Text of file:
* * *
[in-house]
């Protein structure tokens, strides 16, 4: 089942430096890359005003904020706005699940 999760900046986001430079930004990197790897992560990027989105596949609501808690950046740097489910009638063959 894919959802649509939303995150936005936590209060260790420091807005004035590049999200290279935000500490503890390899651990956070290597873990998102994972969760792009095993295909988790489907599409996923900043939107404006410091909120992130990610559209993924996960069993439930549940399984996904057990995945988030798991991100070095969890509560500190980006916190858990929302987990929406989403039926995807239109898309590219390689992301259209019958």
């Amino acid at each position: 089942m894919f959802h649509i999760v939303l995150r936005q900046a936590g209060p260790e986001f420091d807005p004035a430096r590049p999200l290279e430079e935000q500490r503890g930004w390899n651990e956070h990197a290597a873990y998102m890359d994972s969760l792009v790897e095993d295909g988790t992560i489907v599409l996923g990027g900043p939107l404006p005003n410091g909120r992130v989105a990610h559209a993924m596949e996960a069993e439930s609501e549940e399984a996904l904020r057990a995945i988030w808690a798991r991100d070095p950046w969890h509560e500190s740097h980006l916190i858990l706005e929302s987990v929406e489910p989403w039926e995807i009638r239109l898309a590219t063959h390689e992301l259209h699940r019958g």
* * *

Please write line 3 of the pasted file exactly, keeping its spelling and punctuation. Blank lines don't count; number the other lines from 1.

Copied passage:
């Amino acid at each position: 089942m894919f959802h649509i999760v939303l995150r936005q900046a936590g209060p260790e986001f420091d807005p004035a430096r590049p999200l290279e430079e935000q500490r503890g930004w390899n651990e956070h990197a290597a873990y998102m890359d994972s969760l792009v790897e095993d295909g988790t992560i489907v599409l996923g990027g900043p939107l404006p005003n410091g909120r992130v989105a990610h559209a993924m596949e996960a069993e439930s609501e549940e399984a996904l904020r057990a995945i988030w808690a798991r991100d070095p950046w969890h509560e500190s740097h980006l916190i858990l706005e929302s987990v929406e489910p989403w039926e995807i009638r239109l898309a590219t063959h390689e992301l259209h699940r019958g």